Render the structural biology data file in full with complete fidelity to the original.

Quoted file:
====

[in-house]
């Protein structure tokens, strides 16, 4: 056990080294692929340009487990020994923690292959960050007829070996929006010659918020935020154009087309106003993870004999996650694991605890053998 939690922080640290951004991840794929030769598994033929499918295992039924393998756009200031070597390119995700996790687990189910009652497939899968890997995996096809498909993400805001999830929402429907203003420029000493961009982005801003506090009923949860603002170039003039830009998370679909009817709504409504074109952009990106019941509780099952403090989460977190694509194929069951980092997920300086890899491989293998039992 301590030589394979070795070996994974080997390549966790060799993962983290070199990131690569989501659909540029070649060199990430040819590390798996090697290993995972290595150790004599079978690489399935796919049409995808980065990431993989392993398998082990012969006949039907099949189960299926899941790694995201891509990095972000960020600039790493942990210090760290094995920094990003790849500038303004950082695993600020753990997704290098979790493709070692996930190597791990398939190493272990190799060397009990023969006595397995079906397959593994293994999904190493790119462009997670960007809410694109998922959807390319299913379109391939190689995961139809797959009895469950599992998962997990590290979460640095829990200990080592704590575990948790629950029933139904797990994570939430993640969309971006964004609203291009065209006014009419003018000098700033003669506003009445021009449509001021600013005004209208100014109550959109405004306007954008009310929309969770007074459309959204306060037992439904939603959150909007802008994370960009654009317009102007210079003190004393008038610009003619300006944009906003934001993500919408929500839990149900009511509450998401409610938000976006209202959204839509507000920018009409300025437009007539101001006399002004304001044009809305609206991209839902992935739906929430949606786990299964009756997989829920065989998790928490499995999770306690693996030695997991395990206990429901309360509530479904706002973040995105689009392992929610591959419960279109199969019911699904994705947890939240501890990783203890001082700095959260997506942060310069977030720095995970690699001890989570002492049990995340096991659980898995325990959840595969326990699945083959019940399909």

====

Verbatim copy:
[in-house]
């Protein structure tokens, strides 16, 4: 056990080294692929340009487990020994923690292959960050007829070996929006010659918020935020154009087309106003993870004999996650694991605890053998 939690922080640290951004991840794929030769598994033929499918295992039924393998756009200031070597390119995700996790687990189910009652497939899968890997995996096809498909993400805001999830929402429907203003420029000493961009982005801003506090009923949860603002170039003039830009998370679909009817709504409504074109952009990106019941509780099952403090989460977190694509194929069951980092997920300086890899491989293998039992 301590030589394979070795070996994974080997390549966790060799993962983290070199990131690569989501659909540029070649060199990430040819590390798996090697290993995972290595150790004599079978690489399935796919049409995808980065990431993989392993398998082990012969006949039907099949189960299926899941790694995201891509990095972000960020600039790493942990210090760290094995920094990003790849500038303004950082695993600020753990997704290098979790493709070692996930190597791990398939190493272990190799060397009990023969006595397995079906397959593994293994999904190493790119462009997670960007809410694109998922959807390319299913379109391939190689995961139809797959009895469950599992998962997990590290979460640095829990200990080592704590575990948790629950029933139904797990994570939430993640969309971006964004609203291009065209006014009419003018000098700033003669506003009445021009449509001021600013005004209208100014109550959109405004306007954008009310929309969770007074459309959204306060037992439904939603959150909007802008994370960009654009317009102007210079003190004393008038610009003619300006944009906003934001993500919408929500839990149900009511509450998401409610938000976006209202959204839509507000920018009409300025437009007539101001006399002004304001044009809305609206991209839902992935739906929430949606786990299964009756997989829920065989998790928490499995999770306690693996030695997991395990206990429901309360509530479904706002973040995105689009392992929610591959419960279109199969019911699904994705947890939240501890990783203890001082700095959260997506942060310069977030720095995970690699001890989570002492049990995340096991659980898995325990959840595969326990699945083959019940399909």